Studying online

There are now 2 possible online modes for units:

Units with modes Online timetabled and Online flexible are available for any student to self-enrol and study online.

Click on an offering mode for more details.

Unit Overview


What is scientific knowledge, how does it develop and how can it be more effectively communicated? How do you determine credibility of 'scientific' information and decide what information to use and how to use it appropriately?

Students find, examine and critically analyse information relating to a scientific topic of their choice. They learn to use various mechanisms/techniques to discuss and present scientific ideas in an oral presentation. Students are provided with a scientific dataset, learn how to evaluate the results of this dataset with basic statistical tests, and learn how to incorporate the results in a written scientific report. Students learn about science communication theory and collaborate with others in a team project to design an effective science communication initiative/event on a scientific topic. Throughout the unit students learn how to provide feedback to their peers.

6 points
(see Timetable)
Semester 1UWA (Perth)Face to face
Semester 1OnlineOnline timetabled
Semester 1AlbanyFace to face
Details for undergraduate courses
  • Level 1 core unit in the Conservation Biology; Zoology; Botany; Agricultural Science; Geology; Environmental Science; Anatomy and Human Biology; Agricultural Science and Technology; Integrated Earth and Marine Sciences; Environmental Science and Management; Marine Science; Geochemistry; Agricultural Technology; Environmental Management; Environmental Science and Ecology; Biodiversity and Evolution; Plant Biology; Chemistry; Geographical and Spatial Science major sequences
  • Level 1 option in the Science and Technology in Society major sequence
  • Level 1 elective

Students are able to (1) prepare and deliver an oral presentation on a specific scientific topic, communicating technical ideas succinctly and effectively.; (2) demonstrate scientific literacy skills, identifying elements of good experimental design, analysing and interpreting data, and using this to write a scientific report.; (3) develop an effective science communication event/initiative on a specific scientific topic and then present it; and (4) reflect on working collaboratively with others, and support peer learning by giving feedback..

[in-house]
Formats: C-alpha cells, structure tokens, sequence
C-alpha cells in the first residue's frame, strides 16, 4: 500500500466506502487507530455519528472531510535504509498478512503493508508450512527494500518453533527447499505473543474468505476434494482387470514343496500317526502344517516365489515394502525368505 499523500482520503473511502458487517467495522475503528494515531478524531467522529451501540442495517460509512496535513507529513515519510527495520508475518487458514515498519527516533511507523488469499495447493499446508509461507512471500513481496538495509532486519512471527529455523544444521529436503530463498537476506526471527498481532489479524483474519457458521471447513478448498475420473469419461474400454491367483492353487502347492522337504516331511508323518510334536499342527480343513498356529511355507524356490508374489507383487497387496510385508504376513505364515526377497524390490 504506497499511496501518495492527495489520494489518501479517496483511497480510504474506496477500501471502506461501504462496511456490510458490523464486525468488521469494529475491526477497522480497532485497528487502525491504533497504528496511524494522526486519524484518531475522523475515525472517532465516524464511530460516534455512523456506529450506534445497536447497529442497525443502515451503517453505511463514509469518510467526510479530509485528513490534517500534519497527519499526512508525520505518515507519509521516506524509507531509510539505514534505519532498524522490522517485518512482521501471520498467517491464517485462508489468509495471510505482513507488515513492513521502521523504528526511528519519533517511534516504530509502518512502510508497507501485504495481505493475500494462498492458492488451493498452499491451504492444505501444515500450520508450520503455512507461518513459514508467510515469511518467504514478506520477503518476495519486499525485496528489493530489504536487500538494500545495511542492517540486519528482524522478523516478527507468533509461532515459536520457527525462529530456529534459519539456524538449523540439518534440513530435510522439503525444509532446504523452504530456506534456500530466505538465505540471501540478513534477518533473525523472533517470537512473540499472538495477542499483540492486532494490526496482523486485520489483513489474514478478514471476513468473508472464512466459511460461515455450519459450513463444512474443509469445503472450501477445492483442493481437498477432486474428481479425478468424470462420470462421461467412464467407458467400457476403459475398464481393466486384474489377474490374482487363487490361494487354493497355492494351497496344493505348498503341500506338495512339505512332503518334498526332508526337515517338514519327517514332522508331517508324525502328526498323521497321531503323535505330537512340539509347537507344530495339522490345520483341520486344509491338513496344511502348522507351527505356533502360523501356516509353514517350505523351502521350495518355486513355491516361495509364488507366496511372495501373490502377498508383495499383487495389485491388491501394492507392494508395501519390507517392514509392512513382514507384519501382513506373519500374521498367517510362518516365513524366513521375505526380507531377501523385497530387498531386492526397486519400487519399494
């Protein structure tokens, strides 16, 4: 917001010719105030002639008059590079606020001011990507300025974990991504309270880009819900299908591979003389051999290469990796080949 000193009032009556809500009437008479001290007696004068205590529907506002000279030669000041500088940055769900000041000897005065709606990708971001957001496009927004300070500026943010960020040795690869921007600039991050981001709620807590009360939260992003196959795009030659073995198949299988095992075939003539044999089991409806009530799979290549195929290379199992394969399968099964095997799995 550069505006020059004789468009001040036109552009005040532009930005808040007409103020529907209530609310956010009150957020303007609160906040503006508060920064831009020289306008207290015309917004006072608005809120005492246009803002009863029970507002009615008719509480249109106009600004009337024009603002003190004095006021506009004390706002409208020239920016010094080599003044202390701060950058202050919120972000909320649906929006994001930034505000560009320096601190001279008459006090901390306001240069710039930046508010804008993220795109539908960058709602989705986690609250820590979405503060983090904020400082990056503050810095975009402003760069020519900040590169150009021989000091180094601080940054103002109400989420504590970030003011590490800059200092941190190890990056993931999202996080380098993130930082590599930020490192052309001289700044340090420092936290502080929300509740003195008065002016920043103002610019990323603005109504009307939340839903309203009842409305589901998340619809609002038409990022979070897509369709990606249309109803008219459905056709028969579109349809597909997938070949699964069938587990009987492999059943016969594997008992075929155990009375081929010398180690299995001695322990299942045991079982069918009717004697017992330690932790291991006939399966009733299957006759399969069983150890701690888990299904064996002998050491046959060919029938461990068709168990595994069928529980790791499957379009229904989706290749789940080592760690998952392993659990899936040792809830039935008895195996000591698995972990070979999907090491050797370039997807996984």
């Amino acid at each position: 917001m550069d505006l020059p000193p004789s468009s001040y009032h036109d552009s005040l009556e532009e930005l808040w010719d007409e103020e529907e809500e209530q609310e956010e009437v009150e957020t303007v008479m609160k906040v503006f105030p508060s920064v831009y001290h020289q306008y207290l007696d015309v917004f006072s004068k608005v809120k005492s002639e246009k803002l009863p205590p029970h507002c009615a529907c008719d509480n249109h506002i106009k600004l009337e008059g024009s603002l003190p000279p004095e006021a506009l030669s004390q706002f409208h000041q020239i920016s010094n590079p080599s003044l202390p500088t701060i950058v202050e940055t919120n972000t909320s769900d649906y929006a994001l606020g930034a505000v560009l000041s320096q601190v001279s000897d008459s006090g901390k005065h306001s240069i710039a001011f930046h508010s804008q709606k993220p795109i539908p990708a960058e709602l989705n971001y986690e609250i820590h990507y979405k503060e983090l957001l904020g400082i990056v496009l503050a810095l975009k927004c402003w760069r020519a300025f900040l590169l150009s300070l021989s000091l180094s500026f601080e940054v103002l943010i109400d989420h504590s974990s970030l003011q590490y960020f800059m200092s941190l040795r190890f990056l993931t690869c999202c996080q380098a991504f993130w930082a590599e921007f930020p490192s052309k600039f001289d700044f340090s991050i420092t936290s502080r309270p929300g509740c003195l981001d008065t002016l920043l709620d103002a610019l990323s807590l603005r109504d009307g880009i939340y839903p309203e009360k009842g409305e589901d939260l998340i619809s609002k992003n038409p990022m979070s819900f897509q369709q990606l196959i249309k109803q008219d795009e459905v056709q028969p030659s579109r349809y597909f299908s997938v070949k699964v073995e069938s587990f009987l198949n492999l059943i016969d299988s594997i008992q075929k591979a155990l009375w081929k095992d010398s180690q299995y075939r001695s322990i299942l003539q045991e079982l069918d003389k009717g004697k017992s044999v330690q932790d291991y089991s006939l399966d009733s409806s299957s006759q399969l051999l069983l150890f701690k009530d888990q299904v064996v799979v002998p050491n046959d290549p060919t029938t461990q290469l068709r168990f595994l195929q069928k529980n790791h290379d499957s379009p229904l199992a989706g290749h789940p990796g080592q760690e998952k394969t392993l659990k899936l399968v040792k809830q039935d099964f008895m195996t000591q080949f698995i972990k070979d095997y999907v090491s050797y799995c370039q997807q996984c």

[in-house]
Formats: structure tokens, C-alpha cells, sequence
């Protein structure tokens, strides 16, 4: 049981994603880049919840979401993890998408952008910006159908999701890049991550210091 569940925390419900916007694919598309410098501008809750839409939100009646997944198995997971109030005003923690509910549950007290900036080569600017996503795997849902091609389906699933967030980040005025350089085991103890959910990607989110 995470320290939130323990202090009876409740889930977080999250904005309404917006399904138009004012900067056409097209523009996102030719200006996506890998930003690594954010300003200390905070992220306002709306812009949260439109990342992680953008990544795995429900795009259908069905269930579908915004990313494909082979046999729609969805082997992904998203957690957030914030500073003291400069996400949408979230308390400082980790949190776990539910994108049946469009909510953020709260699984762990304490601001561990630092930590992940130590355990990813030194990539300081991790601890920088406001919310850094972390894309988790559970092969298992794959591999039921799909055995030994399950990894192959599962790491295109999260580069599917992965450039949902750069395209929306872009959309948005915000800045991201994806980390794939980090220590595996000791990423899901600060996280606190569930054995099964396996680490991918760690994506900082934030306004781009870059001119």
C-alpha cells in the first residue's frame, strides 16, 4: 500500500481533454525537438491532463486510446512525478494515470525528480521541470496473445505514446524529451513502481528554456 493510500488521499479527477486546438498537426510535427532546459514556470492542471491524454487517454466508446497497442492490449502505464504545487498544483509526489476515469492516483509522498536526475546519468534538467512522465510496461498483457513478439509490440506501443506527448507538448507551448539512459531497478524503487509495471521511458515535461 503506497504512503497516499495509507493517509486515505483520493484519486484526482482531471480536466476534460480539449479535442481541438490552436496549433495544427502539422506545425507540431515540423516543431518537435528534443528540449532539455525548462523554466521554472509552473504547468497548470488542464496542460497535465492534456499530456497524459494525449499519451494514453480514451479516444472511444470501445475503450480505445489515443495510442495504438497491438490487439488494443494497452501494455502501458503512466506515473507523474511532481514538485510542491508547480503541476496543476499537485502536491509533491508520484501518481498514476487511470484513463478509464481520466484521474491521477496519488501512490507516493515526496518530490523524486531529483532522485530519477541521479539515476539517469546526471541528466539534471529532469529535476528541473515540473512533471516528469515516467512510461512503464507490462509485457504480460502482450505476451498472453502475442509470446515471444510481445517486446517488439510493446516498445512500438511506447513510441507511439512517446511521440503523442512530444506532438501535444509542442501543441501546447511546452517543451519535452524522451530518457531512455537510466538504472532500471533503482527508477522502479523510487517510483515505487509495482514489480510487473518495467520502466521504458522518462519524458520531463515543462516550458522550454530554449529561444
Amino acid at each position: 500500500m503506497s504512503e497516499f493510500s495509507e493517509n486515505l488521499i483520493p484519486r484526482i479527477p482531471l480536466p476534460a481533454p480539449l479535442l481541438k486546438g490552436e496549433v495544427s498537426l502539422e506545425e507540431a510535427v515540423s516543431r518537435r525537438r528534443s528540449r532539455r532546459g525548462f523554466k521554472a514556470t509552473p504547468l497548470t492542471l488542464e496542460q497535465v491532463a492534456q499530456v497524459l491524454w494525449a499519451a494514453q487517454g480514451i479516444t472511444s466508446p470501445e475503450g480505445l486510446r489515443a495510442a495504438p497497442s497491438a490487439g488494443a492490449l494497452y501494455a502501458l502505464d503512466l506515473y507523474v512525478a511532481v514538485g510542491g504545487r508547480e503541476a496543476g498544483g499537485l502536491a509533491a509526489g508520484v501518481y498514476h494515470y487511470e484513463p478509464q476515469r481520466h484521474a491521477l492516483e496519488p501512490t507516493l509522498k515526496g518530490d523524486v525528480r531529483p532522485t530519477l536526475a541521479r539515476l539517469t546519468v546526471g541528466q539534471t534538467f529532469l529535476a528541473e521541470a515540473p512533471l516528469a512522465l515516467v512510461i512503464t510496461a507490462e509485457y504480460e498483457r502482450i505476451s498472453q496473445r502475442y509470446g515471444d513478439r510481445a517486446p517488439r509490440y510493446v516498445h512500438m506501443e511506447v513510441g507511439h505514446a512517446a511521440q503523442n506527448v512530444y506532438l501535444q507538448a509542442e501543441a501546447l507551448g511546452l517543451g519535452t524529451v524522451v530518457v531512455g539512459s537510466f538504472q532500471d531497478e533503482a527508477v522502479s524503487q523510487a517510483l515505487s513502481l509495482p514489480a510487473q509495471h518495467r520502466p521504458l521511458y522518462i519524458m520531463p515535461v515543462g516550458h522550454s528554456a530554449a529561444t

Indicative assessments in this unit are as follows: (1) oral presentation; (2) scientific report; and (3) group project. Further information is available in the unit outline.

Student may be offered supplementary assessment in this unit if they meet the eligibility criteria.

Unit Coordinator(s)
Dr Pieter Poot and Dr Heather Bray
Unit rules
Successful completion of
ATAR Subject(s) ATAR Mathematics Applications
or ATAR Subject(s) WACE Mathematics 2C/2D or equivalent
MATH1720 Mathematics Fundamentals
or MATX1720 Mathematics Fundamentals
Contact hours
Lectures: 3 to 5 prerecorded short lectures per week

Workshop/Practical sessions: 2 hours per week (either face to face or on line material)

Recommended texts (i.e. not compulsory) available in the unit's reading list (Week 1):

Bowater, L. & Yeoman, K. (2012). Science Communication: A Practical Guide for Scientists. New York, USA: Wiley-Blackwell.

Cormick, C. (2019). The Science of Communicating Science: the Ultimate Guide. Collingwood, Australia: CSIRO Publishing.

  • The availability of units in Semester 1, 2, etc. was correct at the time of publication but may be subject to change.
  • All students are responsible for identifying when they need assistance to improve their academic learning, research, English language and numeracy skills; seeking out the services and resources available to help them; and applying what they learn. Students are encouraged to register for free online support through GETSmart; to help themselves to the extensive range of resources on UWA's STUDYSmarter website; and to participate in WRITESmart and (ma+hs)Smart drop-ins and workshops.
  • Unit readings, including any essential textbooks, are listed in the unit outline for each unit, one week prior the commencement of study. The unit outline will be available via the LMS and the UWA Handbook one week prior the commencement of study. Reading lists and essential textbooks are subject to change each semester. Information on essential textbooks will also be made available on the Essential Textbooks. This website is updated regularly in the lead up to semester so content may change. It is recommended that students purchase essential textbooks for convenience due to the frequency with which they will be required during the unit. A limited number of textbooks will be made available from the Library in print and will also be made available online wherever possible. Essential textbooks can be purchased from the commercial vendors to secure the best deal. The Student Guild can provide assistance on where to purchase books if required. Books can be purchased second hand at the Guild Secondhand bookshop (second floor, Guild Village), which is located on campus.
  • Contact hours provide an indication of the type and extent of in-class activities this unit may contain. The total amount of student work (including contact hours, assessment time, and self-study) will approximate 150 hours per 6 credit points.